THE recent news that Otley’s pubs are to be recognised as assets of community value is something to be warmly welcomed.
The town has a vibrant drinking scene; its varied pubs and bars cater for a huge, thirsty clientele and punters flock here for nights out and pub crawls.
There is now talk of this recognition being extended to pubs across Leeds – and again this is good news.
The pub is the very definition of an asset of community value. At the very simplest level, the pub is a home from home, a haven from the cares of the world, a place to meet and mix and socialise, and in many places the heart of community life.
I could name plenty – the Devon in Cross Gates, the Abbey in Newlay and the Chemic in Woodhouse are the first three that come to mind – which are absolutely at the heart of their communities and the focus for everything that happens locally.
Of course they should be recognised as such.
Yet for this designation to actually mean anything, it must translate into something concrete, and afford those premises proper protection from the developers, the demolition men and anyone who sees in these places the chance to make a swift buck.
Leeds has already lost too many fine old pubs for me to believe that this designation by one hand of the city council would protect anyone from the careless actions of the other.
Look around. Just look at Woodhouse. That the Swan With Two Necks had a lively clientele and a fascinating name, that the Beer Exchange served a great range of ales, that the Bricklayers served the finest ploughman’s lunch in all of England were not enough to stop them being re-invented as flats and houses.
The Chemic is the only one to survive, yet in the same week the council granted this designation to Otley’s pubs, the Chemic received a crippling increase in its business rates from the same authority. Where’s the consistency, where’s the sense?
The big pub-owning companies are not without some responsibility here themselves. I have heard from too many licensees who find rents and barrel prices being pushed upwards, to believe that these companies really have the community interest at heart.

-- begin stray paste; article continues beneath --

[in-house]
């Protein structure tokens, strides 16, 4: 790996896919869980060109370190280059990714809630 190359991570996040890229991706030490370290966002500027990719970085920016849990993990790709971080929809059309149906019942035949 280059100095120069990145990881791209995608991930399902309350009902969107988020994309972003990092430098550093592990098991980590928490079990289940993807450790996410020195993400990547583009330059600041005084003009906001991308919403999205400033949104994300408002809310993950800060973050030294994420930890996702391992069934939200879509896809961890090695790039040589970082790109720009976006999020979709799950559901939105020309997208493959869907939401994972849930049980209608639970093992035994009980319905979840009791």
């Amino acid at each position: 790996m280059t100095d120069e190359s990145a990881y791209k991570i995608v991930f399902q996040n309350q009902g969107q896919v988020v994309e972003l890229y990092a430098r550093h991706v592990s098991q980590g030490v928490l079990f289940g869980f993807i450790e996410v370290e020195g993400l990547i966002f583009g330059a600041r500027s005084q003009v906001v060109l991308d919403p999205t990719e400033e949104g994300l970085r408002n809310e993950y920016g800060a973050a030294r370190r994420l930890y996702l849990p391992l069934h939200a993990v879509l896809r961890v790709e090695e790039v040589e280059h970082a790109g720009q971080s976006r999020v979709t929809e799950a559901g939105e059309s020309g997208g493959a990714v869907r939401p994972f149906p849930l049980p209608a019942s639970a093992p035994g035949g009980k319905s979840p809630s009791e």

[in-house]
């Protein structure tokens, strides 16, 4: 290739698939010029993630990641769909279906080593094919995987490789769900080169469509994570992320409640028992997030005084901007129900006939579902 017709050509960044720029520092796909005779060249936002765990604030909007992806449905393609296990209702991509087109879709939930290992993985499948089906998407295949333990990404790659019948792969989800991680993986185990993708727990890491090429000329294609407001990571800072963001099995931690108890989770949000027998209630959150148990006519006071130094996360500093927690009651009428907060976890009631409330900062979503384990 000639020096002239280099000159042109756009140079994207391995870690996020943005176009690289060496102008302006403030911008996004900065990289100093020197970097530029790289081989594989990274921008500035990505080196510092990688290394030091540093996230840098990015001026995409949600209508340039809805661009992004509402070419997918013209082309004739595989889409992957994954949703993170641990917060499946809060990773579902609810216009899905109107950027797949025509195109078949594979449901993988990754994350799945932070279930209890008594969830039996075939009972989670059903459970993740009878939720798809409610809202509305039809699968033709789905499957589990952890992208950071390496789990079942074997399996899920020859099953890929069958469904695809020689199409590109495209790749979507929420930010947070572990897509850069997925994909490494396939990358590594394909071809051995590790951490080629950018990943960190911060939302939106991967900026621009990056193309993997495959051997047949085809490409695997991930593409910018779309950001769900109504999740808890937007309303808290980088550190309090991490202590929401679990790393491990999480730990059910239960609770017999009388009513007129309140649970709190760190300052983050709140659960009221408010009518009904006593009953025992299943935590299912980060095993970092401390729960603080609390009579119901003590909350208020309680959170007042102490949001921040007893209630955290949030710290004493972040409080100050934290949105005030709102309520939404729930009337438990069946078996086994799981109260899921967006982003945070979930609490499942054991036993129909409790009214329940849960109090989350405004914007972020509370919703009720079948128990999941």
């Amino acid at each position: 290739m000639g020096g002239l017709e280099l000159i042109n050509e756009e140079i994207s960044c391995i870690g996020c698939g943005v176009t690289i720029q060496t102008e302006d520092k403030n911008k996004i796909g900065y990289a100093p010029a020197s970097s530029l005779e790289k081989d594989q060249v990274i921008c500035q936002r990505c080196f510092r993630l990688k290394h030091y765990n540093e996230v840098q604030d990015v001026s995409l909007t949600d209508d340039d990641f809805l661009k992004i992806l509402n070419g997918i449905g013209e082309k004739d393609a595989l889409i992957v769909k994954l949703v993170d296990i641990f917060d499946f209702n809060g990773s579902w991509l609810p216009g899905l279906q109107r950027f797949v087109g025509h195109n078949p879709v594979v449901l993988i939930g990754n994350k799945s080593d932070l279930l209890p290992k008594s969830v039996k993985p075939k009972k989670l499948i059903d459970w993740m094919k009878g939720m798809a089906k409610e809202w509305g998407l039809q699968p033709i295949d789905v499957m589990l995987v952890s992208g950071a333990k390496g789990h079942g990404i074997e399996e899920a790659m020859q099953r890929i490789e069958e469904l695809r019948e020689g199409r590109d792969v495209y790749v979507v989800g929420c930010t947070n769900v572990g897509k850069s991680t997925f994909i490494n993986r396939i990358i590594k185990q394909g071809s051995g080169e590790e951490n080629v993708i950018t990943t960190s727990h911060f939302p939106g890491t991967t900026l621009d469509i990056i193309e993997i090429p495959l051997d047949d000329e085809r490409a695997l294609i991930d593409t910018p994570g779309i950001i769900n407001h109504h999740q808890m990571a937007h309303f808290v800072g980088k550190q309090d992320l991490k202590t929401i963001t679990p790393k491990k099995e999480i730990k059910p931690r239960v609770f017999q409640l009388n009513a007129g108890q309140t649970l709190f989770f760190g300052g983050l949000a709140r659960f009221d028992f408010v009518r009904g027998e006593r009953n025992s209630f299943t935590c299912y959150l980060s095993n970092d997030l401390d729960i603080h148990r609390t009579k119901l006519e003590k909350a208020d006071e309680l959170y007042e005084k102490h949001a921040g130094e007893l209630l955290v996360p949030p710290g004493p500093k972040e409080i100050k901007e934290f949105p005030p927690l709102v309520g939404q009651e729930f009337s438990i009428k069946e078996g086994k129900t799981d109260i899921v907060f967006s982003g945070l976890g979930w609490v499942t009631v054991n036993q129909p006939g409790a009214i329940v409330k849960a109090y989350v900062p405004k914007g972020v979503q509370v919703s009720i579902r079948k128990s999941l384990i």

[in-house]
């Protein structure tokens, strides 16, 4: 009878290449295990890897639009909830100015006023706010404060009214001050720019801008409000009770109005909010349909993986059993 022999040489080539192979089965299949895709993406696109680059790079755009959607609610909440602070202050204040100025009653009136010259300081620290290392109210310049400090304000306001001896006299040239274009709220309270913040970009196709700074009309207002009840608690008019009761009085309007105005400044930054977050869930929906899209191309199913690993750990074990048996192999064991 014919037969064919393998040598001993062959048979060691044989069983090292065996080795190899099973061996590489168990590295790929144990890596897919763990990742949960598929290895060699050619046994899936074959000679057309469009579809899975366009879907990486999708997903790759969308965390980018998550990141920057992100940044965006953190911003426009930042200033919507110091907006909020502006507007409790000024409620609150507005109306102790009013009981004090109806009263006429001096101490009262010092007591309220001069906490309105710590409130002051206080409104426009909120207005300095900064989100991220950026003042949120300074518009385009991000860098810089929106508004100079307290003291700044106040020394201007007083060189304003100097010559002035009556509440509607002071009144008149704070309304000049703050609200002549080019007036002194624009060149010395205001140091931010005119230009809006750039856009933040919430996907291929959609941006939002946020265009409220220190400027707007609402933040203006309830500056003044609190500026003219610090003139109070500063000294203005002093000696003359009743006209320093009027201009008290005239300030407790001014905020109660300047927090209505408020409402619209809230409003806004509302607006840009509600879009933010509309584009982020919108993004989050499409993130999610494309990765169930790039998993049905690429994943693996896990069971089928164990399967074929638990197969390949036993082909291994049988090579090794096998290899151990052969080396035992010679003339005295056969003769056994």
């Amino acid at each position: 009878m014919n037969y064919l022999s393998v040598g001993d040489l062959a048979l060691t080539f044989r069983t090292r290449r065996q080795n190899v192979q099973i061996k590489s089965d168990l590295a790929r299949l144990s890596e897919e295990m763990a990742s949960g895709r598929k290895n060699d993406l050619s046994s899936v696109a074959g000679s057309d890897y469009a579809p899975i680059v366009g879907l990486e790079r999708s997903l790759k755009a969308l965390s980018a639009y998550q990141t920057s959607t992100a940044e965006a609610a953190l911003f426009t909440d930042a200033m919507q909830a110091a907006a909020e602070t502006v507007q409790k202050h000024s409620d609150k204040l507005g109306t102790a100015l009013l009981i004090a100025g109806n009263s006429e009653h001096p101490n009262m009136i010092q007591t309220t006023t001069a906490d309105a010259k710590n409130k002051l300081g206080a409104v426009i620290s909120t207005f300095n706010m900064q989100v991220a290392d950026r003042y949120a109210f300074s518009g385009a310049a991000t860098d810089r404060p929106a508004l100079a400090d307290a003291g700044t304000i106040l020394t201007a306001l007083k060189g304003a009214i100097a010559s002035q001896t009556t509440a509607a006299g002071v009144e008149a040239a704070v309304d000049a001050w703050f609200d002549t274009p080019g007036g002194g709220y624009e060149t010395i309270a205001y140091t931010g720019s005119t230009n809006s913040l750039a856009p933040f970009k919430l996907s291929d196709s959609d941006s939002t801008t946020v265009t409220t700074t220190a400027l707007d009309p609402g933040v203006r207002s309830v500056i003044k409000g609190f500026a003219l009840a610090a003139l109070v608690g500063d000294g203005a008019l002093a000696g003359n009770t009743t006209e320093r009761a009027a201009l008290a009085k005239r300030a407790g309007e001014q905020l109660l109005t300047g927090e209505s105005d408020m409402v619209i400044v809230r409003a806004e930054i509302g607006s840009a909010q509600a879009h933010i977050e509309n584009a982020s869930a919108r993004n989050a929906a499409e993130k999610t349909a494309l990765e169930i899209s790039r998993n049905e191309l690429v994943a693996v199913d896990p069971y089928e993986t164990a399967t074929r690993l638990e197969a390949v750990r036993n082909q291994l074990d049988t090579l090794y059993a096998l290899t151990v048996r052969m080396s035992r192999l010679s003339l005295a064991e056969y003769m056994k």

Pricing customers out of the market, strengthens their case that the pub should be demolished or re-used, allowing them to cash in on the building or the land.
Too many other fine old pubs have gone. The lovely old Rising Sun was a grim antiques warehouse the last time I drove along Kirkstall Road; the beautiful art deco Beech was standing like a sad boarded up relic when I was last in Wortley.
In south Leeds, the Junction, Malvern, Mulberry and King’s Arms have closed, not to mention Beeston’s landmark Blooming Rose, a favourite ‘pie and peas and a pint’ stop before a trip to Elland Road. Others have been wiped out completely. Two great old Irish pubs, the White Stag in North Street and nearby Maguires in Regent Street have both been flattened. Florence Nightingale exploded.
I always loved the City of Mabgate, perhaps the only pub in Britain whose name celebrated its historic role in the red light district. A ‘Mab’ was a prostitute; Mabgate was where you would come to find them.
The old story that the pub was connected by tunnel to the Parish Church, to enable the clergy easy access to some illicit pleasures is probably apocryphal, but I love the idea. The Mabgate is just flats now.
If these were museums or churches or parks, architecturally interesting or historically significant, they would be protected by statute. Any threat to their future would rightly spark moral outrage. Pubs deserve every ounce of this same protection.